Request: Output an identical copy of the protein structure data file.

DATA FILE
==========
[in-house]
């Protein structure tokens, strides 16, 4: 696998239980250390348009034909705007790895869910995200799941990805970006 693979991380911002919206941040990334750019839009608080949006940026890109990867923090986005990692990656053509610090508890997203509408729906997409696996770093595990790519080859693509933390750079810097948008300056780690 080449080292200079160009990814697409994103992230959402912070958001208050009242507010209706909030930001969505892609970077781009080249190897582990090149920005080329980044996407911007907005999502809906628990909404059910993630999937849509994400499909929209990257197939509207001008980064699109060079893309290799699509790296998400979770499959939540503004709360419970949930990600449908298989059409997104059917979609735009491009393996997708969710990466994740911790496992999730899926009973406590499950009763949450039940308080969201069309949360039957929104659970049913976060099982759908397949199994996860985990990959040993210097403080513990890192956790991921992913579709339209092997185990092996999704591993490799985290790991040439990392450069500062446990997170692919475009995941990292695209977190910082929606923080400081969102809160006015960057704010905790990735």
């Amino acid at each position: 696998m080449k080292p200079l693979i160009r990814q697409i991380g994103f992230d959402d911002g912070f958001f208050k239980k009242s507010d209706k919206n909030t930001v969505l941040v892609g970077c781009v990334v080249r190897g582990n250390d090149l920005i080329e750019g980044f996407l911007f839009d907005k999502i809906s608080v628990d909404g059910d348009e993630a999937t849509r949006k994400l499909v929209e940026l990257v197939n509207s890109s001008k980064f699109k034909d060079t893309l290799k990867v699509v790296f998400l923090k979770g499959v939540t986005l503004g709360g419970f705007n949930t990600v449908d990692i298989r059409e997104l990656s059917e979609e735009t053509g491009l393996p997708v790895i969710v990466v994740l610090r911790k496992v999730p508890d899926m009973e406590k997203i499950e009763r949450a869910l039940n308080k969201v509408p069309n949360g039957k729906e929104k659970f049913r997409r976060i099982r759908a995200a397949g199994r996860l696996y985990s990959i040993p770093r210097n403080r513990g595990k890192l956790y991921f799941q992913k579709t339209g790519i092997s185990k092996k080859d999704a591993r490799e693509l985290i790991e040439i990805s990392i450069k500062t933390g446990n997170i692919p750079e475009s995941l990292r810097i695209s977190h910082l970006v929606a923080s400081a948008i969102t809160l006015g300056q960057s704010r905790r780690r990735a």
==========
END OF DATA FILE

[in-house]
């Protein structure tokens, strides 16, 4: 696998239980250390348009034909705007790895869910995200799941990805970006 693979991380911002919206941040990334750019839009608080949006940026890109990867923090986005990692990656053509610090508890997203509408729906997409696996770093595990790519080859693509933390750079810097948008300056780690 080449080292200079160009990814697409994103992230959402912070958001208050009242507010209706909030930001969505892609970077781009080249190897582990090149920005080329980044996407911007907005999502809906628990909404059910993630999937849509994400499909929209990257197939509207001008980064699109060079893309290799699509790296998400979770499959939540503004709360419970949930990600449908298989059409997104059917979609735009491009393996997708969710990466994740911790496992999730899926009973406590499950009763949450039940308080969201069309949360039957929104659970049913976060099982759908397949199994996860985990990959040993210097403080513990890192956790991921992913579709339209092997185990092996999704591993490799985290790991040439990392450069500062446990997170692919475009995941990292695209977190910082929606923080400081969102809160006015960057704010905790990735």
């Amino acid at each position: 696998m080449k080292p200079l693979i160009r990814q697409i991380g994103f992230d959402d911002g912070f958001f208050k239980k009242s507010d209706k919206n909030t930001v969505l941040v892609g970077c781009v990334v080249r190897g582990n250390d090149l920005i080329e750019g980044f996407l911007f839009d907005k999502i809906s608080v628990d909404g059910d348009e993630a999937t849509r949006k994400l499909v929209e940026l990257v197939n509207s890109s001008k980064f699109k034909d060079t893309l290799k990867v699509v790296f998400l923090k979770g499959v939540t986005l503004g709360g419970f705007n949930t990600v449908d990692i298989r059409e997104l990656s059917e979609e735009t053509g491009l393996p997708v790895i969710v990466v994740l610090r911790k496992v999730p508890d899926m009973e406590k997203i499950e009763r949450a869910l039940n308080k969201v509408p069309n949360g039957k729906e929104k659970f049913r997409r976060i099982r759908a995200a397949g199994r996860l696996y985990s990959i040993p770093r210097n403080r513990g595990k890192l956790y991921f799941q992913k579709t339209g790519i092997s185990k092996k080859d999704a591993r490799e693509l985290i790991e040439i990805s990392i450069k500062t933390g446990n997170i692919p750079e475009s995941l990292r810097i695209s977190h910082l970006v929606a923080s400081a948008i969102t809160l006015g300056q960057s704010r905790r780690r990735a």